Hot spots are areas of high temperature that affect only one zone of the solar panel and resulting in a localized decrease in efficiency, and therefore, lower output power and accelerated material degradation in the area affected by the high temperature. Hot spots are not visible to human eyes and are detected and verified using infrared measurement technique.
Above image shows of a solar panel showing a hot spot developed due to bird droppings
Causes and its effects
The reasons for the appearance of hot spots are multiple and can be classified into functional or operational. Defect severity and remediation actions also vary widely as a result.
- Cell mismatch: It occurs when cells of different current are connected in series.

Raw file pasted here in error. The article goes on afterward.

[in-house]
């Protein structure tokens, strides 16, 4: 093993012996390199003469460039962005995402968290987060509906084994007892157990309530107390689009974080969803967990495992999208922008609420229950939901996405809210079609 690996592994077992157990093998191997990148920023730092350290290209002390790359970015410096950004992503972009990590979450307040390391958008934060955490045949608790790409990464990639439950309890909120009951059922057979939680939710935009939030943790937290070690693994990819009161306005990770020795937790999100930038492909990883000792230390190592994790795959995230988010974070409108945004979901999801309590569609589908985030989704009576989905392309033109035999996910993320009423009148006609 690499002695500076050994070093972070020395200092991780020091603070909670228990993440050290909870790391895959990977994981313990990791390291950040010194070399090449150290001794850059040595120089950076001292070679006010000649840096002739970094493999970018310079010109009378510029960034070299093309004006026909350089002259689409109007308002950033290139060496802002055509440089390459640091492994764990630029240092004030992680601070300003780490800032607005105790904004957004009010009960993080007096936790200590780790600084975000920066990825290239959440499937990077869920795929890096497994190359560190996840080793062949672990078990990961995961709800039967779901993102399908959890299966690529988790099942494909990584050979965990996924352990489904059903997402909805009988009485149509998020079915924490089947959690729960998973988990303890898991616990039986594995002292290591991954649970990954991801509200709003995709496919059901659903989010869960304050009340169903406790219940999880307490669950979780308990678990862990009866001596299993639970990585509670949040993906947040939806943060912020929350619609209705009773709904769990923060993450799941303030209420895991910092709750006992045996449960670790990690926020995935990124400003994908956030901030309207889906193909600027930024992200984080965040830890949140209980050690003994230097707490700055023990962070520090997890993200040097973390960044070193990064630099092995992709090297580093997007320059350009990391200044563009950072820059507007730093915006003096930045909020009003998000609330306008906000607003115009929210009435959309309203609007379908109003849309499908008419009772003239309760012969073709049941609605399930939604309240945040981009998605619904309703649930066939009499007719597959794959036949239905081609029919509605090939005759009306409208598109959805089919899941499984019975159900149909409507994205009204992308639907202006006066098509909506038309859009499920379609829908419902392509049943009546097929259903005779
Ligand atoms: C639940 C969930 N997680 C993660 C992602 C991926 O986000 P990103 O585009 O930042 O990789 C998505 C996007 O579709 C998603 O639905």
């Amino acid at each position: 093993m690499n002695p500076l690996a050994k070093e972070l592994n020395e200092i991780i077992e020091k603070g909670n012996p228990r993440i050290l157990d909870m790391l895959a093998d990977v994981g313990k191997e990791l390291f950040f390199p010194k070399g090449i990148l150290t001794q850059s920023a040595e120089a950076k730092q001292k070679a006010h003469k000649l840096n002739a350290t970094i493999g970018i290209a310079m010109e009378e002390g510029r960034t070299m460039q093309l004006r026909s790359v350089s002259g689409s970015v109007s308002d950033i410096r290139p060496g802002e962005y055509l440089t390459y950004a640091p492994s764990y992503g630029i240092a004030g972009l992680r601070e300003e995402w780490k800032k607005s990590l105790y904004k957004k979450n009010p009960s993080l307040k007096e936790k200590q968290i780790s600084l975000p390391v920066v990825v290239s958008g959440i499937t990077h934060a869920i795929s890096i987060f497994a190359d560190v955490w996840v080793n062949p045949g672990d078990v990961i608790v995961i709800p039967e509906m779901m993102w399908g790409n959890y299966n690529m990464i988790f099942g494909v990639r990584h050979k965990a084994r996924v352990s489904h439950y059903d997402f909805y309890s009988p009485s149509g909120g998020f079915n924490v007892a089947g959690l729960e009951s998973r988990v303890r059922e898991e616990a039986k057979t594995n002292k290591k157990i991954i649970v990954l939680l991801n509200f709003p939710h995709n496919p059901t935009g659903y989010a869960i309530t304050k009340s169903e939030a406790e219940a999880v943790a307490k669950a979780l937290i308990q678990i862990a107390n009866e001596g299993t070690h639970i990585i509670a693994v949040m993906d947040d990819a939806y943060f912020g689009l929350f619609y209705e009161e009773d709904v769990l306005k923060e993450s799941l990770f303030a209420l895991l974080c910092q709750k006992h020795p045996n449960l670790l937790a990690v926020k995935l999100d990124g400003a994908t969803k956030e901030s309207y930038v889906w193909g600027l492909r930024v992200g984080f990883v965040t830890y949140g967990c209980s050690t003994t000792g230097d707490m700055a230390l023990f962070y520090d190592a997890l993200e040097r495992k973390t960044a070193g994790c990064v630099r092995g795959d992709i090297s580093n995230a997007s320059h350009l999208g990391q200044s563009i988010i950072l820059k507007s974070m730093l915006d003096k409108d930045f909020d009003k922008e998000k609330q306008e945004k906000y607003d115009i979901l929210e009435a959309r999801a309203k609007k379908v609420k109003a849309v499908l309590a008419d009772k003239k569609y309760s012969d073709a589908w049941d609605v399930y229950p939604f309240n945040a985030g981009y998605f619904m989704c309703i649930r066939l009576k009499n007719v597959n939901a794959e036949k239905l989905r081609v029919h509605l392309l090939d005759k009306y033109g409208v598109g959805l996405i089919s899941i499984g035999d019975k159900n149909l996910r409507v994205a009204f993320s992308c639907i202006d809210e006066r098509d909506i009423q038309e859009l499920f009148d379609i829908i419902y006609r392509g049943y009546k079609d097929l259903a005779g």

- Cell damage: It occurs during manufacture, due to the fact that the silicon cell will be subjected to a stressful process during rolling, handling and transportation.
- Seasonal shadows: When cells are completely or partially shaded for a long period of time, it results in increased temperature in the shaded cell and further creates hot spots. The loss in power output due to a hot spot in solar panels is not directly correlated with the area of the panel that is shadowed. Even a small shade can have a significant impact on the output power of the module.
- Soiling or dirt accumulation: Solar panels become dirty from dust, suspended sand, dirt and other contaminating impurities if not cleaned periodically during their service life. The dust accumulated on the glass and corners if not cleaned over a period of time may result in increased temperature in the shaded cell which can lead to the hot spot, therefore such a situations should be avoided.